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Tourism is a critical key driver of economic growth – but we must stop scoring own goals

South Africa is a marketer’s dream. But for tourism to be the driver of economic growth, we need to ensure safe and reliable transport. Crime needs urgent attention as do our energy crisis, water shortages, social uncertainty and immigration frameworks.

Tourism is an intricately integrated system of many actors who rely on each other. It is made up of important value chains in the local economy, from tour operators and transport service providers to entertainment and shopping, as well as leisure and recreation, among others.

It is a sector that relies on the efficient movement and interaction of people and value chains. The tourism industry is the backbone of economic activity in the country as it offers more than just a bed and breakfast.

Globally, many countries consider tourism a key force for sustainable social and economic development. In many countries, the tourism industry is an important source for creating employment opportunities and generating income in both the formal and informal sectors.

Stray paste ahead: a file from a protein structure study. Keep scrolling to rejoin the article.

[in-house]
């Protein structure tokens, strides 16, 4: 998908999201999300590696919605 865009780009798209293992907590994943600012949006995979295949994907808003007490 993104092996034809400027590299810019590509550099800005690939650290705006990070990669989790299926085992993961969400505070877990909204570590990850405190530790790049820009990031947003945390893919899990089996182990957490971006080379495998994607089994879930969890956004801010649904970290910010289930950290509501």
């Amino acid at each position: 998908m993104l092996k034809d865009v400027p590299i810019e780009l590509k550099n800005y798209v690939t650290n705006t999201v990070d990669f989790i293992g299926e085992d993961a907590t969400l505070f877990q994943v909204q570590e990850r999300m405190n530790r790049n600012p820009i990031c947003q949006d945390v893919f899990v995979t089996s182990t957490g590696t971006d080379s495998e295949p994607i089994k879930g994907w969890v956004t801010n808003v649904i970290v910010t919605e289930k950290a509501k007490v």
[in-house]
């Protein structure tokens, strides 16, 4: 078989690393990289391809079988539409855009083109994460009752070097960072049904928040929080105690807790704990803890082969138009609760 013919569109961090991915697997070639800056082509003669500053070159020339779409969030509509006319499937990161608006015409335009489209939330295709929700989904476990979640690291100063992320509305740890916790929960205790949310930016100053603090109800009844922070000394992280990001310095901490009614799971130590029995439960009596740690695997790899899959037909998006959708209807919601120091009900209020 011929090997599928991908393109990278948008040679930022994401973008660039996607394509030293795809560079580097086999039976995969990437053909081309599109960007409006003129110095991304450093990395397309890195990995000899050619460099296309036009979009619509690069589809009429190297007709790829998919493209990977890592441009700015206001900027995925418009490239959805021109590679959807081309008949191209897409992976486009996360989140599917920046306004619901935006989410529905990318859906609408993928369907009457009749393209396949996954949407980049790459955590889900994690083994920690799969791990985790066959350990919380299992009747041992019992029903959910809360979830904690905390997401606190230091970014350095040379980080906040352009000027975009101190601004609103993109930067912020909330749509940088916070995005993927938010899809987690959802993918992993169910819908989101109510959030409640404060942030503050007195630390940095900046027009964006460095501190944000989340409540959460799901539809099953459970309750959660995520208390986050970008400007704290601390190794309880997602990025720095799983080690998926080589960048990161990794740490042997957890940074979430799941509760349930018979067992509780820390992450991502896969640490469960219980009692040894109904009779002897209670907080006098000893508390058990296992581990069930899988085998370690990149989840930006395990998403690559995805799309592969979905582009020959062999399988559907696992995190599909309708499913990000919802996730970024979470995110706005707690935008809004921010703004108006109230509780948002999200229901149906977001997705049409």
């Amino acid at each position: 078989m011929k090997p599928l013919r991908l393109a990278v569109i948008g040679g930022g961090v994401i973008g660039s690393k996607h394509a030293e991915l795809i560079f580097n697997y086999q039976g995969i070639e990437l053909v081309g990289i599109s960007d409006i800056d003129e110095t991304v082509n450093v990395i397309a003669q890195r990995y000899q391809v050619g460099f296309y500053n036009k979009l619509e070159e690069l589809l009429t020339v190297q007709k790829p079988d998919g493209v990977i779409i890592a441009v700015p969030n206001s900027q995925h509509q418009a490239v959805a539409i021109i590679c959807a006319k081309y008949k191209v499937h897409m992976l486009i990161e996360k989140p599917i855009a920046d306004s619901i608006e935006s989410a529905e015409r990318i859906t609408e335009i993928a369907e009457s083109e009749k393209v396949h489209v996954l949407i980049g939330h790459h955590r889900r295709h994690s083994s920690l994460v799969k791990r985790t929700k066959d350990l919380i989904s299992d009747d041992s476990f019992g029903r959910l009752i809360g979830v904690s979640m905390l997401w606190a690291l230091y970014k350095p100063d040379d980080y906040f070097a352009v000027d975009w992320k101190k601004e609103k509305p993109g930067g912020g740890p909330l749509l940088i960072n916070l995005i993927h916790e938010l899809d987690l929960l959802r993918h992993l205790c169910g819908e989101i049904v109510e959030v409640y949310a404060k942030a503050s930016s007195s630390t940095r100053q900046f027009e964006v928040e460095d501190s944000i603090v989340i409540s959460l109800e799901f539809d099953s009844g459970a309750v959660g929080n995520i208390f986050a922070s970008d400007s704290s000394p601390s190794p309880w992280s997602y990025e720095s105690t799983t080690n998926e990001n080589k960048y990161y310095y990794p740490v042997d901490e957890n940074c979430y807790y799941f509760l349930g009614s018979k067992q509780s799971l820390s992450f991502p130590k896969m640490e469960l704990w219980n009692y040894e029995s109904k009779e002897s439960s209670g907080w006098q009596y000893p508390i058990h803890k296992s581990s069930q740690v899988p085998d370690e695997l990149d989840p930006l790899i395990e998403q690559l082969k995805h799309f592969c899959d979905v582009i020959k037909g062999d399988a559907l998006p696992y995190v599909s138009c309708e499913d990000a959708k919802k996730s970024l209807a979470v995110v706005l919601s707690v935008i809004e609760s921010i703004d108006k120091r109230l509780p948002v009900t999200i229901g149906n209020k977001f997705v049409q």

In South Africa, however, tourism is mostly viewed as a leisure sector, and only some understand the business of tourism as far as its impact on the economy and employment is concerned.

The tourism sector, however, has and continues to play an important role in the South African economy. According to Statistics South Africa, in 2019 it contributed 3.7% to national GDP, followed by 2.1% to the GDP in 2020, and 2.3% of GDP in 2021. Its slowdown came in the wake of the Covid-19 pandemic, which brought about slow global economic growth.